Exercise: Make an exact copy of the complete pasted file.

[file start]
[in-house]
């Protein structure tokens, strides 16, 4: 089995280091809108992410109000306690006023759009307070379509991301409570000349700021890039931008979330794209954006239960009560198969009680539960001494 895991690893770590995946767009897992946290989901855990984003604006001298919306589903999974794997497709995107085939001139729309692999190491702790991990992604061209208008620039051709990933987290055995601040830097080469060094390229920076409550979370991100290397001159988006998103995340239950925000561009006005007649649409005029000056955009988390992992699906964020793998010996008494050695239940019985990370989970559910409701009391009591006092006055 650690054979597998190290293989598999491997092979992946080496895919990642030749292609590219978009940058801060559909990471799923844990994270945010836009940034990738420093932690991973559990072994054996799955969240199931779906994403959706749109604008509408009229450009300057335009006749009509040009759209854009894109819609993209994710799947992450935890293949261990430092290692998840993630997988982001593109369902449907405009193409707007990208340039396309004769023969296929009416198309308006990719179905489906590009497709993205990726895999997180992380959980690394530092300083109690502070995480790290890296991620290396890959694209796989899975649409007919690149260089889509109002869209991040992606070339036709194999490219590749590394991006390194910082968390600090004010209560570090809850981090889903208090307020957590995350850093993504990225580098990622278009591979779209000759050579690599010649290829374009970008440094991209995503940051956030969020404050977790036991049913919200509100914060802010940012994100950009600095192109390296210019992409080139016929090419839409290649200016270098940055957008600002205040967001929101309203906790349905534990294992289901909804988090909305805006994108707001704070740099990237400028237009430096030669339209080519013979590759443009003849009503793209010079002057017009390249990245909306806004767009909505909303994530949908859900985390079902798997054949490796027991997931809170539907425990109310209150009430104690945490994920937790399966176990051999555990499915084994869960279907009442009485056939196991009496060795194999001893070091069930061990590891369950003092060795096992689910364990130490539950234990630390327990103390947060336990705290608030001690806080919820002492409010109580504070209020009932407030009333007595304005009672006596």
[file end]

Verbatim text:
[in-house]
């Protein structure tokens, strides 16, 4: 089995280091809108992410109000306690006023759009307070379509991301409570000349700021890039931008979330794209954006239960009560198969009680539960001494 895991690893770590995946767009897992946290989901855990984003604006001298919306589903999974794997497709995107085939001139729309692999190491702790991990992604061209208008620039051709990933987290055995601040830097080469060094390229920076409550979370991100290397001159988006998103995340239950925000561009006005007649649409005029000056955009988390992992699906964020793998010996008494050695239940019985990370989970559910409701009391009591006092006055 650690054979597998190290293989598999491997092979992946080496895919990642030749292609590219978009940058801060559909990471799923844990994270945010836009940034990738420093932690991973559990072994054996799955969240199931779906994403959706749109604008509408009229450009300057335009006749009509040009759209854009894109819609993209994710799947992450935890293949261990430092290692998840993630997988982001593109369902449907405009193409707007990208340039396309004769023969296929009416198309308006990719179905489906590009497709993205990726895999997180992380959980690394530092300083109690502070995480790290890296991620290396890959694209796989899975649409007919690149260089889509109002869209991040992606070339036709194999490219590749590394991006390194910082968390600090004010209560570090809850981090889903208090307020957590995350850093993504990225580098990622278009591979779209000759050579690599010649290829374009970008440094991209995503940051956030969020404050977790036991049913919200509100914060802010940012994100950009600095192109390296210019992409080139016929090419839409290649200016270098940055957008600002205040967001929101309203906790349905534990294992289901909804988090909305805006994108707001704070740099990237400028237009430096030669339209080519013979590759443009003849009503793209010079002057017009390249990245909306806004767009909505909303994530949908859900985390079902798997054949490796027991997931809170539907425990109310209150009430104690945490994920937790399966176990051999555990499915084994869960279907009442009485056939196991009496060795194999001893070091069930061990590891369950003092060795096992689910364990130490539950234990630390327990103390947060336990705290608030001690806080919820002492409010109580504070209020009932407030009333007595304005009672006596």